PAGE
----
Abstract 124

Abstract ID: 124

Impact of Users’ Feedback on Weather Forecast Evaluation in Ghana, West Africa

Lead Author: Maureen Abla Ahiataku
Ghana Meteorological Agency, Ghana

Keywords: Forecast Evaluation, User Feedback, Dissemination, Rainfall, Citizen Science

Abstract: Evaluation of issued weather forecasts is essential for ensuring user trust is maintained and, where possible, advanced. A major way to evaluate issued forecasts is by real-time, in situ data collection, which enables co-benefits for both forecast producers and users in terms of: (i) active participation of users in the local evaluation of the skill of forecast models and, (ii) expanding on the available resources for advancing operational forecasting. In most of West Africa, including Ghana, there are limited weather stations for recording meteorological data, so the obvious alternative is engaging users in a ‘citizen science’ method of data collection. Ghana has seen an increase in demand for timely and accurate weather/climate services as most users raise concerns about the untimely nature of forecast communication, with accompanying limited access and practical advice on likely impacts or required actions. Communication gaps in weather and climate service delivery have been identified as a key challenge to the operation of the Ghana Meteorological Agency. The growing trend in the use of social media was thus leveraged to communicate weather forecasts and warnings to public users’ through WhatsApp platforms, Facebook, Twitter, YouTube, and Telegram, to aid early warning systems for disaster risk reduction. This study assesses users’ feedback from five different WhatsApp platforms on three rainfall events that occurred on the 10th, 28th, and 30th of May 2020 across Ghana for forecast evaluation. This evaluation has been performed in tandem with both user feedback and the available rain gauge network. In areas where there are no gauges to obtain rainfall information on the event’s occurrence, distribution, and intensity, this feedback helped in evaluating the skill of the forecast models. This forms a basis for the collaborative improvement of forecast models, with users appreciating their respective contributions. The users’ feedback conforms with most areas that experienced the rainfall events and this approach increases users’ level of confidence and trust in issued forecasts.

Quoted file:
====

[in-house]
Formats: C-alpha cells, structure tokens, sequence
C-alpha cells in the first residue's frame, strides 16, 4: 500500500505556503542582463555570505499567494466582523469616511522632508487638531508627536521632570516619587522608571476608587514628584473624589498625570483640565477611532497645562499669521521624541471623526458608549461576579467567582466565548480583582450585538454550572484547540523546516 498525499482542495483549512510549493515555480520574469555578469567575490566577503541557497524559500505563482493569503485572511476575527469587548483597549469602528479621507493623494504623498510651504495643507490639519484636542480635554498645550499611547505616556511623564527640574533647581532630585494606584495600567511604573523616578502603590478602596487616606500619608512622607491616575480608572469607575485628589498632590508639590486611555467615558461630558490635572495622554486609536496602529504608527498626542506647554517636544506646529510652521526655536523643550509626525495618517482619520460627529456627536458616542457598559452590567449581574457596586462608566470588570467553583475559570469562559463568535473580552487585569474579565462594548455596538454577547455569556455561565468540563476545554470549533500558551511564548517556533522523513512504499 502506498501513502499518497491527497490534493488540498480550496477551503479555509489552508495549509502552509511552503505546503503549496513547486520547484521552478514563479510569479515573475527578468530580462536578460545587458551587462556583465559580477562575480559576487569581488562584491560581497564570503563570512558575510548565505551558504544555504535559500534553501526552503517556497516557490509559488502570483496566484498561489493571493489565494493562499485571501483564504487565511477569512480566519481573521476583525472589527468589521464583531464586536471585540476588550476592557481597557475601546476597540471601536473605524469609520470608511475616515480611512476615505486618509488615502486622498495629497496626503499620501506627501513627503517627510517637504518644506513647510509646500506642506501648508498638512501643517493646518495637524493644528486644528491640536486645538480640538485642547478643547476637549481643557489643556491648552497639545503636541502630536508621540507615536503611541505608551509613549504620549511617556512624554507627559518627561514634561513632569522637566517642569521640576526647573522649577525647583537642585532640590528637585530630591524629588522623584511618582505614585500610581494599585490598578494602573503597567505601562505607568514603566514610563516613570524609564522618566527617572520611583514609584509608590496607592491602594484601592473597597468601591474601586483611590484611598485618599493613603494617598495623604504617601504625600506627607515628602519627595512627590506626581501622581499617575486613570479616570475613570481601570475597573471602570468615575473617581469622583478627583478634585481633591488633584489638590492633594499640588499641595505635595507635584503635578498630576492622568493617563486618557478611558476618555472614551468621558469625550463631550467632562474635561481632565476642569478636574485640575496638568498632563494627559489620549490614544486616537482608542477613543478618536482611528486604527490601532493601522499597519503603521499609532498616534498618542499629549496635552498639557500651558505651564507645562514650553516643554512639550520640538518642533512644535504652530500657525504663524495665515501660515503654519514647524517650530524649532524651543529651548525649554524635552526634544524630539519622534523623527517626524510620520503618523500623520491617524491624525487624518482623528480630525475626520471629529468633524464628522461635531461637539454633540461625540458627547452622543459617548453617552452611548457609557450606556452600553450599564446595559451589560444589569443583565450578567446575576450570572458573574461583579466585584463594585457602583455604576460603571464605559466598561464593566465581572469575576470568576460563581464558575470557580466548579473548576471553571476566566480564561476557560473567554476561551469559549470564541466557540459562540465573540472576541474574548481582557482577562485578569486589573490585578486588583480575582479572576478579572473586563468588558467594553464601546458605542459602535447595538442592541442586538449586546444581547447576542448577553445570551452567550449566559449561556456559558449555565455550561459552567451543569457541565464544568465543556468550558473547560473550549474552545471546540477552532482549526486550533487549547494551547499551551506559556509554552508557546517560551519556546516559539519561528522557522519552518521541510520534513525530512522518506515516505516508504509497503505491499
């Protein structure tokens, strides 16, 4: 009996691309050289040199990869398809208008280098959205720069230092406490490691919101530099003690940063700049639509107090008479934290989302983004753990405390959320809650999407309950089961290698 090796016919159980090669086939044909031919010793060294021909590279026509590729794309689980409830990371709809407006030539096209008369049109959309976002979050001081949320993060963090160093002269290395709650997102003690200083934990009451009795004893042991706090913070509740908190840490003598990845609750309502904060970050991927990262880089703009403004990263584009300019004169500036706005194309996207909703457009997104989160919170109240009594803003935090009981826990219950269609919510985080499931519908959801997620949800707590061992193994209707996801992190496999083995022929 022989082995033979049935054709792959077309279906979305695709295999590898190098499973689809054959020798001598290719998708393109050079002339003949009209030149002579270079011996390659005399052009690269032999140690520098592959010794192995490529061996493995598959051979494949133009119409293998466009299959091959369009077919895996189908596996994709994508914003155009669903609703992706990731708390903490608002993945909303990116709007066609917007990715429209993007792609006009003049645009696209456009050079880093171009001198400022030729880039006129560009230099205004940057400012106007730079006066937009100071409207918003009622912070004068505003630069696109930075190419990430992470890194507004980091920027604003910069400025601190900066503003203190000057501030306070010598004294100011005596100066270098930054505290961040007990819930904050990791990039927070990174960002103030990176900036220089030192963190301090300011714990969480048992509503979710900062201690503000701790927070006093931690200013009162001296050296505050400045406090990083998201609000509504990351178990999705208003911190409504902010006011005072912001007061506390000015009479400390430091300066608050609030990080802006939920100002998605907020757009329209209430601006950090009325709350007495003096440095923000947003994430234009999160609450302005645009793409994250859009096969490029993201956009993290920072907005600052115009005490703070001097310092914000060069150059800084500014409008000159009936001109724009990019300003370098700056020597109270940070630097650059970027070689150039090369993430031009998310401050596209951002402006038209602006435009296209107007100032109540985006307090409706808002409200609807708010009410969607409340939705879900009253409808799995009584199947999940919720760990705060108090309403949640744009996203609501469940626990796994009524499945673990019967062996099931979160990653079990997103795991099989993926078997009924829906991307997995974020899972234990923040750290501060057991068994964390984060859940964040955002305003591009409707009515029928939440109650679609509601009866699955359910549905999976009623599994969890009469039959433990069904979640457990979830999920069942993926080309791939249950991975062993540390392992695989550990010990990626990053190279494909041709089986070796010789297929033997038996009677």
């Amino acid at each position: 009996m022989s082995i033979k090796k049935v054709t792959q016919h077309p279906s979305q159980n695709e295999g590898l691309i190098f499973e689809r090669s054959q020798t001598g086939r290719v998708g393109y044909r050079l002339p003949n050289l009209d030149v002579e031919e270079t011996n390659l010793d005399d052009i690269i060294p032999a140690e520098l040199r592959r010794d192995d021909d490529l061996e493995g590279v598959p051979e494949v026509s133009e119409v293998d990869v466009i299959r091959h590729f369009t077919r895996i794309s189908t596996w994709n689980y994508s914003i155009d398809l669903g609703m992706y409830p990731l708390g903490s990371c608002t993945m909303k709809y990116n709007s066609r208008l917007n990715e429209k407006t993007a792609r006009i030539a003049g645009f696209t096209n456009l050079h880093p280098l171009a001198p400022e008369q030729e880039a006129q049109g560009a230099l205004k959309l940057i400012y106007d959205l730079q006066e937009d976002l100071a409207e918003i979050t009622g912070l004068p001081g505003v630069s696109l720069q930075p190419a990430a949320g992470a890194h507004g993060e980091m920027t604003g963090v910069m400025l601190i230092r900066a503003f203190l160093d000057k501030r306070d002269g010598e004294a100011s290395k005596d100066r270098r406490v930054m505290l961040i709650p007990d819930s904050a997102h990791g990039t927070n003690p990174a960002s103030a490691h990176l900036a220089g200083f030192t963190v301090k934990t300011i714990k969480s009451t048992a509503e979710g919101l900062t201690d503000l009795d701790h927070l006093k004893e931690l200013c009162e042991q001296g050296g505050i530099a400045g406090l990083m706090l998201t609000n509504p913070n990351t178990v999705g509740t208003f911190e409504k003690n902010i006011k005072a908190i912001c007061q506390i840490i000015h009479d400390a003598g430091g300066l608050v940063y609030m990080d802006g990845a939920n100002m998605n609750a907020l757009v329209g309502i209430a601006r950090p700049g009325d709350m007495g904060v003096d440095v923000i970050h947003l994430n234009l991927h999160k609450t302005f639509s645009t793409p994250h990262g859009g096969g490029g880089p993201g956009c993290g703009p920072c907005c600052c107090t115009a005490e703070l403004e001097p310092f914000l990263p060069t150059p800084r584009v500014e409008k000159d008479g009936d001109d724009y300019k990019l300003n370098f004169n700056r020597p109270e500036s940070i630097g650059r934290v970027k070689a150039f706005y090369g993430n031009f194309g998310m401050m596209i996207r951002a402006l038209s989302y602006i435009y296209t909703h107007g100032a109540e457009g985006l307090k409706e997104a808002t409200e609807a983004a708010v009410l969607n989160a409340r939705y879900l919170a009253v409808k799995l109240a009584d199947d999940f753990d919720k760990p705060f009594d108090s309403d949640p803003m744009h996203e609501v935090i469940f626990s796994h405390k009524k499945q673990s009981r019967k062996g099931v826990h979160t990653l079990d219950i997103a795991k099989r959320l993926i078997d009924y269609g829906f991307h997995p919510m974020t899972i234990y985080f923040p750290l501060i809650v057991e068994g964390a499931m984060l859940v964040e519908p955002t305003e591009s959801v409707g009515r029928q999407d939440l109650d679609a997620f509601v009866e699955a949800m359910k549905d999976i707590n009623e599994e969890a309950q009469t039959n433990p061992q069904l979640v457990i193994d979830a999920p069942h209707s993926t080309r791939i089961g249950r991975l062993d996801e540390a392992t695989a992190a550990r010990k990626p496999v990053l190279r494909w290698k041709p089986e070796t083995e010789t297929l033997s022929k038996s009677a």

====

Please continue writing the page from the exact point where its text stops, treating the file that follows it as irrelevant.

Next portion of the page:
Jeffrey N. A. Aryee (Meteorology and Climate Science Programme, Department of Physics, Kwame Nkrumah University of Science and Technology, Kumasi, Ghana)
Samuel O. Ansah (Ghana Meteorological Agency, Accra, Ghana)
Bashiru Yahaya (Ghana Meteorological Agency, Accra, Ghana)
Fredrick Otu-Larbi (Ghana Meteorological Agency, Accra, Ghana)
Andy Dougill (School of Earth Science and Environment, Sustainability Research Institute, University of Leeds, Leeds, United Kingdom)
Andrea Taylor (Leeds University Business School, University of Leeds, Leeds, United Kingdom)
Emma Visman (Centre for Ecology and Hydrology, King’s College London, London, England)
Thorwald Stein (Department of Meteorology, University of Reading, Reading, United Kingdom)
Philip Antwi-Adjei (Department of Environmental Science, College of Science, Kwame Nkrumah University of Science and Technology, Kumasi, Ghana)